Growing up in Racine, Jnae Thompson knew she wanted to go to the University of Wisconsin-Madison. She is a first-generation Jamaican immigrant and she was excited to come to Madison in 2018 for her undergraduate studies. 

Thompson started out as a biochemistry student and after joining the Freedom Inc. team in 2020 in the organization’s food pantry, she realized her passion for African American and Gender and Women’s Studies, and changed her major. 

A few months ago, Thompson joined Madison365 as its health reporting intern, funded by a grant from the Wisconsin Alzheimer’s Disease Research Center. She shared how her experience has been so far, and how this work is similar to what she does with Freedom Inc. 

“I went from working in the pantry to running it and working out all the donations,” she said. “From there, I went on to be what I am now, which is the data coordinator. And that actually really coincides with a lot of the work that I do with Madison365.” 

She enjoyed working in the pantry at Freedom Inc. because the organization uses it to feed community members, but also as a political education tool to help people understand how to take care of themselves. That experience also inspired her to learn more about her history as a Jamaican American. 

Since joining the Madison365 team, she has written about a plethora of health-related stories that inform people about community resources and events to get them active throughout the summer including Black Girls Do Bike Madison, the 10th annual Disability Pride Festival, and a new health initiative that has created a welcoming, informative and interactive space for older Black men.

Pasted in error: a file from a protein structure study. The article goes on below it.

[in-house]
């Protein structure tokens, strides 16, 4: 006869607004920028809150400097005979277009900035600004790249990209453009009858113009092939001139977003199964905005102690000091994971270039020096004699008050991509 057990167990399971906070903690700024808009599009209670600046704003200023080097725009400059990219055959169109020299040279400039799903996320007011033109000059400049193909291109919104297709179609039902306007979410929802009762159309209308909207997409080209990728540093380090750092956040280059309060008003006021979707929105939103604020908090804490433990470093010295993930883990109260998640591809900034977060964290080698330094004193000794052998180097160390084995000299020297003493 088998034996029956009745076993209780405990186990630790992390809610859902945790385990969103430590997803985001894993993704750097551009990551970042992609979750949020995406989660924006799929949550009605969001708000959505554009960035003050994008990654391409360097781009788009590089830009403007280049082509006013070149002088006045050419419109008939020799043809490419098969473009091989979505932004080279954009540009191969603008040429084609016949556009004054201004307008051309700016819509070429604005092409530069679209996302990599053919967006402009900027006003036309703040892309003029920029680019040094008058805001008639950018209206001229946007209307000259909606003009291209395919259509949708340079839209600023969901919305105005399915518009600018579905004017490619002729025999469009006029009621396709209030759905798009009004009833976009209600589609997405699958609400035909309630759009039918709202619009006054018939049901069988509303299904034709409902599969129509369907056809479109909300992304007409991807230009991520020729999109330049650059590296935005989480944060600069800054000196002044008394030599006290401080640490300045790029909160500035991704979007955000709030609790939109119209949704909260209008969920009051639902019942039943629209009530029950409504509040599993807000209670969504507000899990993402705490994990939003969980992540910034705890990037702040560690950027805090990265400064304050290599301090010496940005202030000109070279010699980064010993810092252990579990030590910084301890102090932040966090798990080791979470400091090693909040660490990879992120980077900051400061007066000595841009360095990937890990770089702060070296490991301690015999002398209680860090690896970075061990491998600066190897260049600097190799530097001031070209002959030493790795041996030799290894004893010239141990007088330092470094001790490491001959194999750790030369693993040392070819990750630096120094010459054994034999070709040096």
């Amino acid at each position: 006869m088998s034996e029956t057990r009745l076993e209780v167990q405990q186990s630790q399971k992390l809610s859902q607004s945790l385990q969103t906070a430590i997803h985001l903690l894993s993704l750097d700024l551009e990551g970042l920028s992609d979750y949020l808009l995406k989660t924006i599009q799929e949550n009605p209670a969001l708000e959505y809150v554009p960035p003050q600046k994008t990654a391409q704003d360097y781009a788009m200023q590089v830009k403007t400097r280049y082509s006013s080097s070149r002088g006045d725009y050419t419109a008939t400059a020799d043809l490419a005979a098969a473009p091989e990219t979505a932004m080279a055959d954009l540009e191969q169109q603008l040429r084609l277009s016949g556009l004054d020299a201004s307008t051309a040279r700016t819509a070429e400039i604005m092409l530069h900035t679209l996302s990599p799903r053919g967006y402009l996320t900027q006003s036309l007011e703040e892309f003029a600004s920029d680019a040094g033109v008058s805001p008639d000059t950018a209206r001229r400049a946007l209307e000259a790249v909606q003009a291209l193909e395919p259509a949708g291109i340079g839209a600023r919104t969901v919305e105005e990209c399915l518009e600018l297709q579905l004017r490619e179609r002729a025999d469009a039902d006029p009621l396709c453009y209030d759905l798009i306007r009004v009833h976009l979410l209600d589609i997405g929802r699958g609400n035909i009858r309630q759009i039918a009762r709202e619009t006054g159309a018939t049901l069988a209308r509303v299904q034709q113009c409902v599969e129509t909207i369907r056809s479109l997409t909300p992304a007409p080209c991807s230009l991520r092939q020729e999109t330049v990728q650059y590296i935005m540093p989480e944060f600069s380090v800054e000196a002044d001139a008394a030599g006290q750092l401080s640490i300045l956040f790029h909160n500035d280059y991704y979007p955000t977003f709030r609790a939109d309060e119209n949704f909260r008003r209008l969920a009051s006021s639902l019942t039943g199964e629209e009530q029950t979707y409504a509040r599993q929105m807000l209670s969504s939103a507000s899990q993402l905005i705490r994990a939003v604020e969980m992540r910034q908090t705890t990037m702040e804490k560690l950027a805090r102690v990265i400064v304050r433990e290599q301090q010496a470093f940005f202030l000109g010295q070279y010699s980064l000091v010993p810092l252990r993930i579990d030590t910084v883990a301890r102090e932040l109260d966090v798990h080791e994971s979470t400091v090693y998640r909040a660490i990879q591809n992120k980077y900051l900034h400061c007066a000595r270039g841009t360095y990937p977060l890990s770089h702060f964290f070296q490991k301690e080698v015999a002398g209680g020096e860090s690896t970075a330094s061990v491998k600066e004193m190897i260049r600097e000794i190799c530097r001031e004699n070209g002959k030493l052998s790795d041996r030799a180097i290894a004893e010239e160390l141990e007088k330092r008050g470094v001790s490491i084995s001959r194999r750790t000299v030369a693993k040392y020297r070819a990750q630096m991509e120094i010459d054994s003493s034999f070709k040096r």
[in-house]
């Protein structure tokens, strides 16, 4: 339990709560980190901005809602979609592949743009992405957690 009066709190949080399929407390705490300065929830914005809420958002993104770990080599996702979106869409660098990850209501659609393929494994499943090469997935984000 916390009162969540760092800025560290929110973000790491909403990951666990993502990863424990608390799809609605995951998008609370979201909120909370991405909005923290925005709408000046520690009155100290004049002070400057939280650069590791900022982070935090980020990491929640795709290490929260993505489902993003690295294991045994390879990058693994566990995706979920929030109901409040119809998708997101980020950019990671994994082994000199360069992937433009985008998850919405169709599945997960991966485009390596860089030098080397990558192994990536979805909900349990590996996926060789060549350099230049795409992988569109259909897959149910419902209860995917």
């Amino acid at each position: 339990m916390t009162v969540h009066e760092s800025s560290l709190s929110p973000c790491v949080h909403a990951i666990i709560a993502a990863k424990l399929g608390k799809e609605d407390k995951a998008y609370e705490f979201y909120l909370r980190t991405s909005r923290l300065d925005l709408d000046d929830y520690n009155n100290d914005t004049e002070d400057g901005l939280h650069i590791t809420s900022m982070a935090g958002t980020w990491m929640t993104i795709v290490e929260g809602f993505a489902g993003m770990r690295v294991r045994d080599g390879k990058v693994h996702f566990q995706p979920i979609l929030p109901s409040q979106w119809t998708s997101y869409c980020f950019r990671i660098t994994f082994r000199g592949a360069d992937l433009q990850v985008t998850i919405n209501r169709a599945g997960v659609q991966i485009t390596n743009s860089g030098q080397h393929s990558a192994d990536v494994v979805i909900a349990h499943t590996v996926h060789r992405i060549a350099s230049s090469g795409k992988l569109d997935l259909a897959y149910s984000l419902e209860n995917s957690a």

Thompson has years of experience canvassing for voting and presenting on talking points, but reporting to a public audience and ensuring that information is accurate is something new to her. 

“I think that the team and the people that I’m working with at Madison365 are so good at what they’re doing, that it makes me more confident,” Thompson said. “I get to learn from you all. That process, at least for me, has been pretty seamless in just figuring out my way and not being afraid to make mistakes or to talk to people. I have really good examples of people who are writing the stories that I want to write and they’re asking the questions that I want to ask. The other reporters, and my supervisors, are really, really good examples of the type of journalism that I want to get into.”

Thompson talked about how she hopes to continue to learn as much as she can throughout the duration of her internship. She added how these are life skills she can use in other fields and work that she does. 

“There’s a very important significance or need that comes with the work that the folks that Madison365 is doing,” Thompson says. “Now that I have gained that appreciation from the inside of it and from a different perspective of it, that makes my work all the better when I go back to whatever I’m doing.”

“Whenever we need press releases, or whatever the case may be, now I know what people are looking for at Madison365,” Thompson continues. “That just makes that relationship so much better; it just makes it so much better for everybody involved. Because we really, truly do have the same goal of making sure that our communities are informed and have the resources that they need.”

Thompson also mentioned an upcoming event that Freedom Inc. is hosting: Freedom Health Day on Saturday, Aug. 12, 1-4 p.m. The event is free and open to all community members. 

To learn more about this event and pitch potential health-related stories, contact Jnae Thompson at